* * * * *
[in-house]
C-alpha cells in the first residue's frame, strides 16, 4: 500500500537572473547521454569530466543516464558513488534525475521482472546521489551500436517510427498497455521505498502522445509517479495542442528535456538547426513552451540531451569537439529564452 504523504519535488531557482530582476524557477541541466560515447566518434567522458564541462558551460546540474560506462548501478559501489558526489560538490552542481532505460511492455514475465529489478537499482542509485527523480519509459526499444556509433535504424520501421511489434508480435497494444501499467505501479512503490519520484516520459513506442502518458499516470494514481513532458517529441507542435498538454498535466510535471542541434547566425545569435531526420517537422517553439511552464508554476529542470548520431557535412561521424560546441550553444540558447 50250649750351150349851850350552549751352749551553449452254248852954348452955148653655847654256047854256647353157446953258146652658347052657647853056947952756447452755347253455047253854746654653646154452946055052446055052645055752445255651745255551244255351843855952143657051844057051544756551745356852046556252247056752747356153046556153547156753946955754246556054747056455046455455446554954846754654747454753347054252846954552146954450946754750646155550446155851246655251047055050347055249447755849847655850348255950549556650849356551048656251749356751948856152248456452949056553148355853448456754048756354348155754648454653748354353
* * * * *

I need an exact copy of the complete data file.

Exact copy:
[in-house]
C-alpha cells in the first residue's frame, strides 16, 4: 500500500537572473547521454569530466543516464558513488534525475521482472546521489551500436517510427498497455521505498502522445509517479495542442528535456538547426513552451540531451569537439529564452 504523504519535488531557482530582476524557477541541466560515447566518434567522458564541462558551460546540474560506462548501478559501489558526489560538490552542481532505460511492455514475465529489478537499482542509485527523480519509459526499444556509433535504424520501421511489434508480435497494444501499467505501479512503490519520484516520459513506442502518458499516470494514481513532458517529441507542435498538454498535466510535471542541434547566425545569435531526420517537422517553439511552464508554476529542470548520431557535412561521424560546441550553444540558447 50250649750351150349851850350552549751352749551553449452254248852954348452955148653655847654256047854256647353157446953258146652658347052657647853056947952756447452755347253455047253854746654653646154452946055052446055052645055752445255651745255551244255351843855952143657051844057051544756551745356852046556252247056752747356153046556153547156753946955754246556054747056455046455455446554954846754654747454753347054252846954552146954450946754750646155550446155851246655251047055050347055249447755849847655850348255950549556650849356551048656251749356751948856152248456452949056553148355853448456754048756354348155754648454653748354353